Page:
#154148 06/07/04 07:52 AM
Joined: Jul 2002
Posts: 8,443
Likes: 3
Trumpy Offline OP
I forgot about this post.
Generally here, the roof trusses are erected before we even set foot on site.
the cieling runners are run at right angles to the trusses and are nailed to the bottom chord of the truss.
This is what the Gib (Gypsum) board is nailed to.
The problems start when an Architect specifies that all the light fittings (all recessed R-95 Downlights) have to be placed where stated in the Electrical Location diagram, even when told on site that it just won't work.
Under ECP53 here, light fittings of any type have to be distanced from timber by at least 100mm (4"), that I have no problem with.
As a FF, I agree with it.
But when Architects start telling you to cut bits of the building Structure out, I really lose my rag!. [Linked Image]
It's un-necessary and should not be happening.
Sure, I have have tried to take the tack of Pauluk, but, oh no that is the way they planned the lighting.
Just a shame that these young idiots can't design a roof to save themselves.
If I did as they said and cut the runners to bits and the cieling collapses, who carries the can then?.
After all we are sub contractors on these jobs.
Sorry about the rant guys, but I take real pride in a well-done job, without compromise. [Linked Image]

#154149 06/09/04 12:03 AM
Joined: Jun 2003
Posts: 1,143
I don't see how cutting the runners (the boards running perpendicular to the truss) would really endanger the stability of the truss, as long as the trusses are anchored to the walls, the roof decking is securely fastened, and all the runners aren't cut in a line between all the trusses.

It seems that the runners are there basically as support for the drywall, and less as structural members.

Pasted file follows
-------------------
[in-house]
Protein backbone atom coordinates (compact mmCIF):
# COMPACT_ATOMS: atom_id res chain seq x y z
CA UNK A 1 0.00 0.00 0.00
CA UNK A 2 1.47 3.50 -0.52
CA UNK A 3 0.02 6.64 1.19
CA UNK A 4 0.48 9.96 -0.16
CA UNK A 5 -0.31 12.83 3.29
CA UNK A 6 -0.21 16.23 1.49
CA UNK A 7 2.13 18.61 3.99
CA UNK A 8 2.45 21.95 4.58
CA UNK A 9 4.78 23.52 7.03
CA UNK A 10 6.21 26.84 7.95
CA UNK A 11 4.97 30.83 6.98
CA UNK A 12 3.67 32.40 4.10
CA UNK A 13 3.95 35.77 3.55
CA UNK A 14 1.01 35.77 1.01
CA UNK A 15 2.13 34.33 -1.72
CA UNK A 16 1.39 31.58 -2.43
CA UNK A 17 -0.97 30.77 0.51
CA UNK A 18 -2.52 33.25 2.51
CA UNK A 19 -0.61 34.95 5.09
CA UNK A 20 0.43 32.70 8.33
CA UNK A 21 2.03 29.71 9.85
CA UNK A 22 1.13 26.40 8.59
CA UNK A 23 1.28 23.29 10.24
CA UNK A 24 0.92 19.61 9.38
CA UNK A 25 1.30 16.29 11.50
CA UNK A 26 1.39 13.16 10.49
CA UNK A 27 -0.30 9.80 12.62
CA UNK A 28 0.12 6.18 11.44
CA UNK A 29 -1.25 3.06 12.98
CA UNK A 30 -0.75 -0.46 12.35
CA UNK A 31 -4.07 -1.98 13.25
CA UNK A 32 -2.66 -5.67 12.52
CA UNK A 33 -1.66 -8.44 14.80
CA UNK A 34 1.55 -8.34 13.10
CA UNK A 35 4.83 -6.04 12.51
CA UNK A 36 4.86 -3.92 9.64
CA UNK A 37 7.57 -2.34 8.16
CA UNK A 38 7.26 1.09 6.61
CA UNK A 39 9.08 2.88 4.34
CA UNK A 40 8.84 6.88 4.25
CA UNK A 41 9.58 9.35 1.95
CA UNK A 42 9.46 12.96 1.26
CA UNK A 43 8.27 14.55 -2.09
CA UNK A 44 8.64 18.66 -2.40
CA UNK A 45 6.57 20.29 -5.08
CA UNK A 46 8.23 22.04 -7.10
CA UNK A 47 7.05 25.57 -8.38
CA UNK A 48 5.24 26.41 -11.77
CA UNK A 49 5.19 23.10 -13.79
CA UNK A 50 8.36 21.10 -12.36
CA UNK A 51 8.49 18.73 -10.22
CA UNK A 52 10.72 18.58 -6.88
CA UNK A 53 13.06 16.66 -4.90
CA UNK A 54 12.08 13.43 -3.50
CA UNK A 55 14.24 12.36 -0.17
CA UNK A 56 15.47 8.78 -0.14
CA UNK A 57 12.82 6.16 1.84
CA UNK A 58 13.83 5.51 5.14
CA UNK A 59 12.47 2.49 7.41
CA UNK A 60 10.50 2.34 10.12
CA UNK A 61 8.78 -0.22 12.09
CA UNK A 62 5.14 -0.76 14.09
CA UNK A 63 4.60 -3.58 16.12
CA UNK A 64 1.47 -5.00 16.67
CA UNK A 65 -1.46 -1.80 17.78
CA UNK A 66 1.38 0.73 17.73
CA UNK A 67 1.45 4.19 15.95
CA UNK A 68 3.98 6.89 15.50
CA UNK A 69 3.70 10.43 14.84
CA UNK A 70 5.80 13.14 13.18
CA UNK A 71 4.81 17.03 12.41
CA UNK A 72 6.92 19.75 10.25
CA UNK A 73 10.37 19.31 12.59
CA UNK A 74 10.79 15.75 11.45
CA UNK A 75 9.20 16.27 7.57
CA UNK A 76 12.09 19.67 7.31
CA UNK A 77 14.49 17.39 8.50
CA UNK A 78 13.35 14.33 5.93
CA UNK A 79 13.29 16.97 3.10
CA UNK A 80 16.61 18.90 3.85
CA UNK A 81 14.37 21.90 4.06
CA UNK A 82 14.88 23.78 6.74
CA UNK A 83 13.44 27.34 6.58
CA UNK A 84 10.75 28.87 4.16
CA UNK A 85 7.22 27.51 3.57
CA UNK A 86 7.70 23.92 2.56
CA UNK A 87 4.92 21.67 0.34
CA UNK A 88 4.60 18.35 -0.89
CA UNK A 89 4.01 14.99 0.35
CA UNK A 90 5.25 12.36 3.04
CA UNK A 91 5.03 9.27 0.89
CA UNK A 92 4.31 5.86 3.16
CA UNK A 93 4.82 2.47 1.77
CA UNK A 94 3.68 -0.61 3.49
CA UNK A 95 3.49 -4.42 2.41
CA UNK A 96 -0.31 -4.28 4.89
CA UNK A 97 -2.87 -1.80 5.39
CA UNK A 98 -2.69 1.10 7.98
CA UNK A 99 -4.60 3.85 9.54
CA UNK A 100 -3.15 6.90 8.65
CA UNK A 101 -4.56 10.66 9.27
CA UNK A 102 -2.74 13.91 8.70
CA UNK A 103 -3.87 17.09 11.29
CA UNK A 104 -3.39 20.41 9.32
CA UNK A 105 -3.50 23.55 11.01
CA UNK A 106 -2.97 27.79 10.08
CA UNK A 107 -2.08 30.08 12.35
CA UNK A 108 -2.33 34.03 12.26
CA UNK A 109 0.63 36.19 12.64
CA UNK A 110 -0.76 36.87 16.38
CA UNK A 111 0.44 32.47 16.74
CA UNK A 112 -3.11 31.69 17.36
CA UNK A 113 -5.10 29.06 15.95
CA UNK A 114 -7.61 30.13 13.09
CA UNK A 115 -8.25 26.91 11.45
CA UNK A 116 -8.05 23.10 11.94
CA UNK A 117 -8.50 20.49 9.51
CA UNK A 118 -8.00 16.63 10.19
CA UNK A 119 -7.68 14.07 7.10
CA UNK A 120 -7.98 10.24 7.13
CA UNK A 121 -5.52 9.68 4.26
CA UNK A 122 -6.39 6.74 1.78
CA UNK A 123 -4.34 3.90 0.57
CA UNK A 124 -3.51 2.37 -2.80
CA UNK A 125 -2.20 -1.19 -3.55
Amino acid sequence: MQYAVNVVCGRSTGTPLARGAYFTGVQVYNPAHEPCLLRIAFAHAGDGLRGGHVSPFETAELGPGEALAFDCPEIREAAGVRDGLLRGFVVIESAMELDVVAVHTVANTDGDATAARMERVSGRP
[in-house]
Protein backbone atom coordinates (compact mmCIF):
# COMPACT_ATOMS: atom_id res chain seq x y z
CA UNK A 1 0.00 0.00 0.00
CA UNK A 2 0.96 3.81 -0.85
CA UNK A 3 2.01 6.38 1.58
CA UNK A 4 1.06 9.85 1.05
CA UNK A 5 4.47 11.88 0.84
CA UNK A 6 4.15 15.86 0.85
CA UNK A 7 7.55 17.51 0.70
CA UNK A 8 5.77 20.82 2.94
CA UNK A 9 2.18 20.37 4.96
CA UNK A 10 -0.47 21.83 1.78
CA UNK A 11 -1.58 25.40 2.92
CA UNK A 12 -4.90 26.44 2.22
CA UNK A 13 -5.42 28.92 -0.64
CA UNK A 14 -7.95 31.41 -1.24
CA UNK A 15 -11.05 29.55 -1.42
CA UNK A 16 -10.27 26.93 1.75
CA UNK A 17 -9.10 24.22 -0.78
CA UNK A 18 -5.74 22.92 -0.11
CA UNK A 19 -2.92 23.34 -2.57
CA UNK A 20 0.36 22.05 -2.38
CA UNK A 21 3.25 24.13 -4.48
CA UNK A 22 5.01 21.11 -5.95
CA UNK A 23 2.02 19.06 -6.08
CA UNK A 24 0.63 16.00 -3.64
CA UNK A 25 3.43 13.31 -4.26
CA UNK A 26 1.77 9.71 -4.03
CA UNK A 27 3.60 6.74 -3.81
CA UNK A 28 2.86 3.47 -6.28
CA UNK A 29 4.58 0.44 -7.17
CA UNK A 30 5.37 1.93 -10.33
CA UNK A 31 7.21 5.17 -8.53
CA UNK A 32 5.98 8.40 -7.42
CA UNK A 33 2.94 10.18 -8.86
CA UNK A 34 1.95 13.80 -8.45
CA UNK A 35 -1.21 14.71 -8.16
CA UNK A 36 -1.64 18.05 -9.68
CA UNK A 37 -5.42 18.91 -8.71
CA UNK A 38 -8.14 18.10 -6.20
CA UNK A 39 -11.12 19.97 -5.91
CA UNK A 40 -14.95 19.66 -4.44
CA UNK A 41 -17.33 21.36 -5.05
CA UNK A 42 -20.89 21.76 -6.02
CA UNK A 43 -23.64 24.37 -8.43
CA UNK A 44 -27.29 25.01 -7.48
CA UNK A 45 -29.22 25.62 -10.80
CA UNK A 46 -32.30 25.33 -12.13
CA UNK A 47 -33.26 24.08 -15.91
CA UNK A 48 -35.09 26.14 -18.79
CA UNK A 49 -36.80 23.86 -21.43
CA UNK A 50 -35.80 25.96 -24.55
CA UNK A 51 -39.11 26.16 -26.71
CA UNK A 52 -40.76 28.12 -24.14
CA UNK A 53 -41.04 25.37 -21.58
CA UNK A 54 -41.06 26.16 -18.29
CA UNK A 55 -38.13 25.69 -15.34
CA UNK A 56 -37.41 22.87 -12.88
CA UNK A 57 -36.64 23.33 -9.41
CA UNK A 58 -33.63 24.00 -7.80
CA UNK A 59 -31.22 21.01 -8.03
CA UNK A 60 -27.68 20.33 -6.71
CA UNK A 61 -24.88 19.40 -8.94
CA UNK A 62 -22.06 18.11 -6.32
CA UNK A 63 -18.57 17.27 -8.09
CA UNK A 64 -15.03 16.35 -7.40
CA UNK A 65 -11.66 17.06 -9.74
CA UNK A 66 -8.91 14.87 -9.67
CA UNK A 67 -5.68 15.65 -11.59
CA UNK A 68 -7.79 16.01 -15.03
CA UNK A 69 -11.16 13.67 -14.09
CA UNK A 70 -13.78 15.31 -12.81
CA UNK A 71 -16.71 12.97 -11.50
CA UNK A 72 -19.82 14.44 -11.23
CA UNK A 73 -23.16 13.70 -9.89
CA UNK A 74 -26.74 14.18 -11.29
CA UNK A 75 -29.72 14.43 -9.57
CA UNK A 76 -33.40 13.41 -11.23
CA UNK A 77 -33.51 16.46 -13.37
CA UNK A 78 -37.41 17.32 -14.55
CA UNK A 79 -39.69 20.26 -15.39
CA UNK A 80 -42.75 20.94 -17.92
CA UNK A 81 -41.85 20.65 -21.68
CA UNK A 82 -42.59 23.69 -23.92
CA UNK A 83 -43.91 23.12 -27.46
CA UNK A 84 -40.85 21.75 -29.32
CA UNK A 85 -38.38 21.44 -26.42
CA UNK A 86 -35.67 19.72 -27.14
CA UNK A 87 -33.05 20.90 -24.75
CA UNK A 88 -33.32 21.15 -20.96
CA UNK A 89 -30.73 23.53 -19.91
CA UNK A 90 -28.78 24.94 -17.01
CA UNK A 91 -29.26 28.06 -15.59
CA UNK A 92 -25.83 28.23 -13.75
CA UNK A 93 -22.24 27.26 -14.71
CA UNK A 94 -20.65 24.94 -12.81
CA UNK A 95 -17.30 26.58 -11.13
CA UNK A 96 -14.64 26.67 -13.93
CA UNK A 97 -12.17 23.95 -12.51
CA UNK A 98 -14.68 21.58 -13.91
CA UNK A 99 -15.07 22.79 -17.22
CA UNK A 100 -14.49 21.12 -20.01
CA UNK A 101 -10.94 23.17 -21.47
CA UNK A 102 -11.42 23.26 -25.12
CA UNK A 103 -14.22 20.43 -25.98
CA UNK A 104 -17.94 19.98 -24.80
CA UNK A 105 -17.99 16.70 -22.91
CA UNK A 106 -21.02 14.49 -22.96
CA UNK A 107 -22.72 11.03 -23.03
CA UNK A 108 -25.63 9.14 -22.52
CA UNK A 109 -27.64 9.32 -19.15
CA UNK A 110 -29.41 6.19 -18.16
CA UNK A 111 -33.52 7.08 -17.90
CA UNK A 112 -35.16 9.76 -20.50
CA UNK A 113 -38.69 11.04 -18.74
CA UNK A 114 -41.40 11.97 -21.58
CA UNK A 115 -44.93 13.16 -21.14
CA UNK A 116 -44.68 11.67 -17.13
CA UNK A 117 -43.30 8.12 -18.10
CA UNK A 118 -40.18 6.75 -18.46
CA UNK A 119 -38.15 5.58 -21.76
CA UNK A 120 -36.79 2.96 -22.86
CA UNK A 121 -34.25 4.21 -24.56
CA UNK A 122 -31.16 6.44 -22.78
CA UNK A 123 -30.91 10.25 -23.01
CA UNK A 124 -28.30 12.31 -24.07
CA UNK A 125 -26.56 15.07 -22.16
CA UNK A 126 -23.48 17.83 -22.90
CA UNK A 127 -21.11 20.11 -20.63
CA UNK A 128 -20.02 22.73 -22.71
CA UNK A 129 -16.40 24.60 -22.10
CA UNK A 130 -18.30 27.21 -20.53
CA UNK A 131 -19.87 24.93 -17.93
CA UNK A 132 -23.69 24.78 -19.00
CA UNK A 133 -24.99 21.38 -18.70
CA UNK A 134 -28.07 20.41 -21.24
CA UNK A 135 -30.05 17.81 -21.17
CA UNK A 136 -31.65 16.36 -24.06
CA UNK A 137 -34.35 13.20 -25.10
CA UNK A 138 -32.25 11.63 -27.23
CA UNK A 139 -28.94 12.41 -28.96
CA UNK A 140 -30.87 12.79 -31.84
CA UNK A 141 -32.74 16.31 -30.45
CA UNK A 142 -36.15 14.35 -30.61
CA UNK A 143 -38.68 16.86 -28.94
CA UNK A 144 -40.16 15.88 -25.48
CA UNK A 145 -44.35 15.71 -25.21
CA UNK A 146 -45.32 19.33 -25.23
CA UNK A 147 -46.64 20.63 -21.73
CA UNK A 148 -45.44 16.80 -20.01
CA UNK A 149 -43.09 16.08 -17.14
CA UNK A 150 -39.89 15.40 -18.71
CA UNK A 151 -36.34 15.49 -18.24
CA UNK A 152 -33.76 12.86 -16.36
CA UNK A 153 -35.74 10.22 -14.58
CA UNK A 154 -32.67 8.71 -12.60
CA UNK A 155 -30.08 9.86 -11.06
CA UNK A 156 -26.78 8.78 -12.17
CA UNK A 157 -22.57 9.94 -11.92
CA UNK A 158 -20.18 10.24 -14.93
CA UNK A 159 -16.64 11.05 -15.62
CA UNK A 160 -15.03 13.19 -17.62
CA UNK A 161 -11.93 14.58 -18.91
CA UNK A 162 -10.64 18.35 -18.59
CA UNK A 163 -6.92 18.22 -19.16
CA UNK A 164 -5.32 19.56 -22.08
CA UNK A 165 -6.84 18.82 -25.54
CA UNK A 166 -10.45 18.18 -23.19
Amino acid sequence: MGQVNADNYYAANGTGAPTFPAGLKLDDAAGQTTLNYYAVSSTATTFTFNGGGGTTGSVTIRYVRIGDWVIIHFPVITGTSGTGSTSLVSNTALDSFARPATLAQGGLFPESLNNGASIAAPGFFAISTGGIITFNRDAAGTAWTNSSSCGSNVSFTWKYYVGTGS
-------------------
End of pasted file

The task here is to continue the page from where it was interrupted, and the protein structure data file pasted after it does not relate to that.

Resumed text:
That said, I agree with you Mike... I also chafe when told to "cut something out of the way" for the sake of decor when it negatively affects structural stability!

BTW - does the 4" rule apply to the frames of your recesed lights, or just the lamp housings? And does an "IC" rating effect it at all?

#154150 06/20/04 11:52 PM
Joined: May 2004
Posts: 28
some lighting design calls for certain lights to be placed in a certain area,plus or minus an inch or so, if not right on the nose!, which if done right during the design/planning, and building would have the required sturture in place just like a door is placed during construction and etc.....cutting the lathing for dry wall is ok....cutting the truss is a no no and the "Architect, designer, GC, builder shouldnt ask you to cut any structure! also on the plans if they wanted the lights locked in a certain place with 1 inch plus or minus on the location or with no plus/minus, this should have been covered and noted during the plan review, and bids! calling someone an "idiot" is a bit harsh even when we feel its a just word to use! I know first hand how it feels to be called an idiot after i made an honest mistake and even a dumb one and was called an idiot. Sad feeling for sure.

[This message has been edited by cs409 (edited 06-20-2004).]